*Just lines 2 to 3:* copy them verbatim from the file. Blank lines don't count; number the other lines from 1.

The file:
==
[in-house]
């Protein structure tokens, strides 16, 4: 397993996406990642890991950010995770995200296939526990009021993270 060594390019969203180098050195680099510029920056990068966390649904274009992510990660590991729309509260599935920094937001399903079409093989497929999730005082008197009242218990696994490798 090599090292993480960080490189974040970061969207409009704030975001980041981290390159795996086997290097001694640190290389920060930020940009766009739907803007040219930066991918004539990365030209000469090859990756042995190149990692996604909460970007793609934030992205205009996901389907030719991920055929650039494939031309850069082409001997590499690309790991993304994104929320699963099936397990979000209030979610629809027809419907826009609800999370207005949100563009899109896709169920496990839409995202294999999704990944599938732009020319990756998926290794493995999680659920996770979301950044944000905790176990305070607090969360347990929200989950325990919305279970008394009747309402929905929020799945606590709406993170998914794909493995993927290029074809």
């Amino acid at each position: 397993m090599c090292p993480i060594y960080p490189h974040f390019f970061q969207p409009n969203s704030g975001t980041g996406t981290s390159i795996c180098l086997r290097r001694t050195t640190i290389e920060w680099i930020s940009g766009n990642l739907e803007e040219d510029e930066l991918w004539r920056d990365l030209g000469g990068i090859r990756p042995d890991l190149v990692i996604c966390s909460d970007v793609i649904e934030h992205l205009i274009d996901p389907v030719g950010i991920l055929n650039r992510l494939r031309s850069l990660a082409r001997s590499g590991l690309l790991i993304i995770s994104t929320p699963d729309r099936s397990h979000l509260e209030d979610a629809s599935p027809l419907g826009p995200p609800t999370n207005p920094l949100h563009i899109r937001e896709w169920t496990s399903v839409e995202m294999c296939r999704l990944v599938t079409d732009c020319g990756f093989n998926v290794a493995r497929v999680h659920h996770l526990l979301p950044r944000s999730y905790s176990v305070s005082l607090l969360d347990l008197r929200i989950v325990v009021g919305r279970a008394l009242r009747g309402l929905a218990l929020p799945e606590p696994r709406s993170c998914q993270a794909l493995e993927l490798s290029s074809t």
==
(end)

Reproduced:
């Protein structure tokens, strides 16, 4: 397993996406990642890991950010995770995200296939526990009021993270 060594390019969203180098050195680099510029920056990068966390649904274009992510990660590991729309509260599935920094937001399903079409093989497929999730005082008197009242218990696994490798 090599090292993480960080490189974040970061969207409009704030975001980041981290390159795996086997290097001694640190290389920060930020940009766009739907803007040219930066991918004539990365030209000469090859990756042995190149990692996604909460970007793609934030992205205009996901389907030719991920055929650039494939031309850069082409001997590499690309790991993304994104929320699963099936397990979000209030979610629809027809419907826009609800999370207005949100563009899109896709169920496990839409995202294999999704990944599938732009020319990756998926290794493995999680659920996770979301950044944000905790176990305070607090969360347990929200989950325990919305279970008394009747309402929905929020799945606590709406993170998914794909493995993927290029074809």
């Amino acid at each position: 397993m090599c090292p993480i060594y960080p490189h974040f390019f970061q969207p409009n969203s704030g975001t980041g996406t981290s390159i795996c180098l086997r290097r001694t050195t640190i290389e920060w680099i930020s940009g766009n990642l739907e803007e040219d510029e930066l991918w004539r920056d990365l030209g000469g990068i090859r990756p042995d890991l190149v990692i996604c966390s909460d970007v793609i649904e934030h992205l205009i274009d996901p389907v030719g950010i991920l055929n650039r992510l494939r031309s850069l990660a082409r001997s590499g590991l690309l790991i993304i995770s994104t929320p699963d729309r099936s397990h979000l509260e209030d979610a629809s599935p027809l419907g826009p995200p609800t999370n207005p920094l949100h563009i899109r937001e896709w169920t496990s399903v839409e995202m294999c296939r999704l990944v599938t079409d732009c020319g990756f093989n998926v290794a493995r497929v999680h659920h996770l526990l979301p950044r944000s999730y905790s176990v305070s005082l607090l969360d347990l008197r929200i989950v325990v009021g919305r279970a008394l009242r009747g309402l929905a218990l929020p799945e606590p696994r709406s993170c998914q993270a794909l493995e993927l490798s290029s074809t």